Antidepressants are prescription medications used to treat and alleviate symptoms of depression.
There are different types including MAOI's (monoamine oxidase inhibitors), Tetracyclics, selective serotonin reuptake inhibitors (SSRI), serotonin-norepinephrine reuptake inhibitors (SNRI), and tricyclics.
How Do They Work?
They are all believed to work by interacting with chemicals in the brain that contribute to the symptoms of depression.
Most of them affect the levels of of the neurochemical serotonin in the body. An imbalance of serotonin is thought to be one of the causes of clinical depression.
The list of most common MAOI's includes Nardil, and Parnate.
All medications have side effects, both positive and negative. Common side effects of depression medication can include, headaches, nausea, sleep disturbances, or inhibited sexual functioning. For the full list of side effects, see this helpful guide: Side Effects Of Depression Medication.
There are a few notable and serious considerations and concerns when taking depression medications. See these special warnings.
There may be an increased risk of suicide while taking depression medication, particularly in children and young adults. See this warning about link between depression medication and an increased risk of suicide.
As a result, extra caution and monitoring when prescribing these medications to children and young adults. For these reasons, small children should not be given depression medication.
Pregnancy And Birth Defects
Some studies indicate an increased risk of various birth defects and pregnancy complications while taking depression during pregnancy. Further, some research indicates impaired cognitive functioning and abilities in children whose mothers were given antidepressants during pregnancy.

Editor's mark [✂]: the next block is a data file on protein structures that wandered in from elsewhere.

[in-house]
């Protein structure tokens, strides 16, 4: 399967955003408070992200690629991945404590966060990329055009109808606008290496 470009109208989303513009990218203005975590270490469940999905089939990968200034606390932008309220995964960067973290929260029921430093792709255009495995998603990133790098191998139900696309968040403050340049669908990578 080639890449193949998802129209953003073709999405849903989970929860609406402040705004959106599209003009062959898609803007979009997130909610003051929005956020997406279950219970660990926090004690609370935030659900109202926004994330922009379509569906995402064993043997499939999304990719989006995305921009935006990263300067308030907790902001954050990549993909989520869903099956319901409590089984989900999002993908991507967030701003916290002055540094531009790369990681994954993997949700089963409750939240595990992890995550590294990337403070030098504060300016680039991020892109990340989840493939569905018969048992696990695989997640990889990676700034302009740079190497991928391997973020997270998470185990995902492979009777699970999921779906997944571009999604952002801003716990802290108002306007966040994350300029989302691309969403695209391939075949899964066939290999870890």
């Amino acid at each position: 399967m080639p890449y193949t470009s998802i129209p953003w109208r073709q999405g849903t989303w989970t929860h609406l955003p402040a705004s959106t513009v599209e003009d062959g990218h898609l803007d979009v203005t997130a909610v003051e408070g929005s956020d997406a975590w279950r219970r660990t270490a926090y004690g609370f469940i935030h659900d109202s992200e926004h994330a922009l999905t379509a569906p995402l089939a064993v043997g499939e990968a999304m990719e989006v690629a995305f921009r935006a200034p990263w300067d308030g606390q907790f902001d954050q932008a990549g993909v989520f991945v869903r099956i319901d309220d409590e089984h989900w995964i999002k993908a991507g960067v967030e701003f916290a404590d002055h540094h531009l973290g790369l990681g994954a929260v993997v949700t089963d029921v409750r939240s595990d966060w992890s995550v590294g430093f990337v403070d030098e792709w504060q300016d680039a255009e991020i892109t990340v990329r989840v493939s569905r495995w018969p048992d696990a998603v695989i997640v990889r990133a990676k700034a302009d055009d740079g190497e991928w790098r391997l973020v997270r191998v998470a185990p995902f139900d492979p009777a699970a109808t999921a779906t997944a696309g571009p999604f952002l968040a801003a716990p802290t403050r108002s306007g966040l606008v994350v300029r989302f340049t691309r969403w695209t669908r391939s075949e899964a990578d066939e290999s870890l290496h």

Mixing With Alcohol
These medications should not be used in conjunction with alcohol. Alcohol slows down cardiac and respiratory output.
In addition, alcohol is a depressant and should not be used by folks who already suffer from depression. Further, operating vehicles or other heavy machinery is not advised while taking either substance, especially while taken synergistically.
For more information, see this safety guide regarding the dangers of mixing alcohol and depression medication.
These meds may cause weight change in a small percentage of folks who take them. See this guide about the link between depression medication and weight changes.
It may several weeks before you experience the full effects of your medication. These medications should be prescribed by a psychiatrist, not a general physician. Remember to attend your medication monitoring sessions with your psychiatrist in order to receive optimum care. Communicate your questions and concerns and report any side effects.